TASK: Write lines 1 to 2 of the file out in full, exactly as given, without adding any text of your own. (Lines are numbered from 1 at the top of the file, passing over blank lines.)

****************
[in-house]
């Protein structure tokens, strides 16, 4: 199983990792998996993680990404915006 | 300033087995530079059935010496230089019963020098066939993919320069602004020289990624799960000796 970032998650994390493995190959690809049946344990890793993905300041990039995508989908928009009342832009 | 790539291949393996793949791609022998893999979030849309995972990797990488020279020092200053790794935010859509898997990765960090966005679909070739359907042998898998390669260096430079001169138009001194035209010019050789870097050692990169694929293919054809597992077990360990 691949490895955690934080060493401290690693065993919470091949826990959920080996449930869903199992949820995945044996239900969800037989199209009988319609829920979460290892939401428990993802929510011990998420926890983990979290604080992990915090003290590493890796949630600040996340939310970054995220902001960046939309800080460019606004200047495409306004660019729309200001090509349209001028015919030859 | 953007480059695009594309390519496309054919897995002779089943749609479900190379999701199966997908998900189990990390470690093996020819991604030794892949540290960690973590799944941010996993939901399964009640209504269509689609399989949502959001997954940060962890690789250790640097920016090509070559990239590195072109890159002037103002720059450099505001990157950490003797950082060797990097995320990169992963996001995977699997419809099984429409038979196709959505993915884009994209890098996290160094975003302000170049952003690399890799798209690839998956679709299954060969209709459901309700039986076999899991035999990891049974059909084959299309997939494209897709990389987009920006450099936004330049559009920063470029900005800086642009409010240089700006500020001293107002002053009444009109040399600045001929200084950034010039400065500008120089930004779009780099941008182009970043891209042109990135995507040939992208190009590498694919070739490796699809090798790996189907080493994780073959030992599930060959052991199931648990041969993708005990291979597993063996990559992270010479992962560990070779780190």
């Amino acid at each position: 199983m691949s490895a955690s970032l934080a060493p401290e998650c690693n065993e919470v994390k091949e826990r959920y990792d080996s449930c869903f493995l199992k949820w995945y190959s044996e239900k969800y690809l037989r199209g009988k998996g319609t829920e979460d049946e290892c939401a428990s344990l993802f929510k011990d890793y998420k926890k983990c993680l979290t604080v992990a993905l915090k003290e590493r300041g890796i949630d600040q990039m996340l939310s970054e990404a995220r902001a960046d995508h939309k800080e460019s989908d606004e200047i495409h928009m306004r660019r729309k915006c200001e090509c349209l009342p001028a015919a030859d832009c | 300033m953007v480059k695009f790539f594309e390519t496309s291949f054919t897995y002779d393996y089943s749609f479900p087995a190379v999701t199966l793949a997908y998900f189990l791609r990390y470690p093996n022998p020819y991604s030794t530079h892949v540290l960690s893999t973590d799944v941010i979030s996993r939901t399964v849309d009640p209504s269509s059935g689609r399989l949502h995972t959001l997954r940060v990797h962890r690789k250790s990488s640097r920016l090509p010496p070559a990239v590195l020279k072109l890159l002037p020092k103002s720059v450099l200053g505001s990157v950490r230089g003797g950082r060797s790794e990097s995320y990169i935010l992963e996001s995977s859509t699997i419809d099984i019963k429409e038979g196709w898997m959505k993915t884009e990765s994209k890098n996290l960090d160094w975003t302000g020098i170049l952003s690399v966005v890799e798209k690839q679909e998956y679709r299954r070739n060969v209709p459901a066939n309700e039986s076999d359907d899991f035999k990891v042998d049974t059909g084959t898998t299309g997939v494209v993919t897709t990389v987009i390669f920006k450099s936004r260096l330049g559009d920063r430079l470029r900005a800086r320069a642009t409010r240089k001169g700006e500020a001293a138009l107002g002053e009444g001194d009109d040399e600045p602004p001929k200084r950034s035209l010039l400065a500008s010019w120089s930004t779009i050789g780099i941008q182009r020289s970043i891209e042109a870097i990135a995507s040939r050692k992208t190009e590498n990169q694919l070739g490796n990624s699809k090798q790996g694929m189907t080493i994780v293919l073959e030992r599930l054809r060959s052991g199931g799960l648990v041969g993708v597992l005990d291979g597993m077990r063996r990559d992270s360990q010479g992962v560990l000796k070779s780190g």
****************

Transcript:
[in-house]
């Protein structure tokens, strides 16, 4: 199983990792998996993680990404915006 | 300033087995530079059935010496230089019963020098066939993919320069602004020289990624799960000796 970032998650994390493995190959690809049946344990890793993905300041990039995508989908928009009342832009 | 790539291949393996793949791609022998893999979030849309995972990797990488020279020092200053790794935010859509898997990765960090966005679909070739359907042998898998390669260096430079001169138009001194035209010019050789870097050692990169694929293919054809597992077990360990 691949490895955690934080060493401290690693065993919470091949826990959920080996449930869903199992949820995945044996239900969800037989199209009988319609829920979460290892939401428990993802929510011990998420926890983990979290604080992990915090003290590493890796949630600040996340939310970054995220902001960046939309800080460019606004200047495409306004660019729309200001090509349209001028015919030859 | 953007480059695009594309390519496309054919897995002779089943749609479900190379999701199966997908998900189990990390470690093996020819991604030794892949540290960690973590799944941010996993939901399964009640209504269509689609399989949502959001997954940060962890690789250790640097920016090509070559990239590195072109890159002037103002720059450099505001990157950490003797950082060797990097995320990169992963996001995977699997419809099984429409038979196709959505993915884009994209890098996290160094975003302000170049952003690399890799798209690839998956679709299954060969209709459901309700039986076999899991035999990891049974059909084959299309997939494209897709990389987009920006450099936004330049559009920063470029900005800086642009409010240089700006500020001293107002002053009444009109040399600045001929200084950034010039400065500008120089930004779009780099941008182009970043891209042109990135995507040939992208190009590498694919070739490796699809090798790996189907080493994780073959030992599930060959052991199931648990041969993708005990291979597993063996990559992270010479992962560990070779780190």